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Monday, 28 April 2014

UK fishermen claim nets used by the Dutch that send out electric shocks are annihilating fish stocks

The sooner this is is investigated the better! - though with the Sunday Times printing the story about only 100 mature cod left in the North Sea a good deal more needs to be revealed as to the validity of the claims being made.

THE Dutch trawler fleet is being blamed by British fishermen for “annihilating” stocks of juvenile Dover sole with a net that sends electric shocks into the sea floor.

The Dutch vessels are allowed to fish 12 miles off the Kent coast, but British crews claim their pioneering electric shock technology is devastating marine life and destroying the fishing grounds. They are urging fisheries officials to investigate.

The electrified nets are designed to give bottom-lying Dover sole a minor shock to move them into the nets. Dutch officials say the method — known as “pulse trawling” — causes less damage to the sea floor and nearby species.

Research has shown the electric nets can kill nearby cod, cracking their vertebrae and causing internal haemorrhaging. Most marine life in the area, however, should not be adversely affected.

British fishermen believe vast numbers of fish are being killed and are meeting Dutch officials to voice their concerns. They are also to send dead fish caught in their nets for laboratory examination. Tom Brown, secretary of Thanet Fishermen’s Association, said his members complained it was like “fishing in a graveyard” after the pulse trawlers had been in the area. “What they don’t catch, they annihilate,” he said. “Virtually everything is dead.”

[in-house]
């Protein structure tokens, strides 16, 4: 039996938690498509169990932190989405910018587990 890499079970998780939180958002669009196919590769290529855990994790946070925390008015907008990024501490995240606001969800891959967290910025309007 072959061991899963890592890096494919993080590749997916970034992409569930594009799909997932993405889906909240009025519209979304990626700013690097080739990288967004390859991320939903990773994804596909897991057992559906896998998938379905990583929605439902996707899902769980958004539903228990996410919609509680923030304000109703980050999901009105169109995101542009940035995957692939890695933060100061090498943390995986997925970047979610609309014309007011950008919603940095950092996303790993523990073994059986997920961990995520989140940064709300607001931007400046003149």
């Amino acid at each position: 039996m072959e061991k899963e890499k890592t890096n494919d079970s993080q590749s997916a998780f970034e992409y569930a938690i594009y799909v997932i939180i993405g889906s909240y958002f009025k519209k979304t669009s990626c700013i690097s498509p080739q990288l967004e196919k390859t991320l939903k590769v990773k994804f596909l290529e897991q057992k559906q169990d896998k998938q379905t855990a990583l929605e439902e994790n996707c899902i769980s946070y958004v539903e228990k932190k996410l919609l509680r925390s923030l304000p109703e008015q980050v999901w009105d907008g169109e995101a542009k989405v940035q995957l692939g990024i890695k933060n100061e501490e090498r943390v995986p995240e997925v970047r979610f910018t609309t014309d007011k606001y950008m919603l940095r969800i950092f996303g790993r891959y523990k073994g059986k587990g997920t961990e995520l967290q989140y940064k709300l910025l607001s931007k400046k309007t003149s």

Jeff Loveland, who owns two fishing boats in Ramsgate, which mainly catch Dover sole and skate, said: “This is absolutely devastating for us because we never caught so many fish that [were] already dead.

“You can have as many as 50 dead Dover sole in an hour and a half. We would hardly ever see a dead fish before.”

The crews believe that repeated exposure to the minor shocks is killing the fish.

Loveland said about seven Dutch trawlers were fishing off the Kent coast using pulse nets. He said: “It is a waste of time going to that area now. It stinks of dead fish.”

Fishing crews in Essex have similar concerns. Roger Free, a fisherman from West Mersea, said many of the dead fish he had pulled up in the area were juveniles. He is convinced the Dutch trawlers are to blame.

Story courtesy of the Sunday Times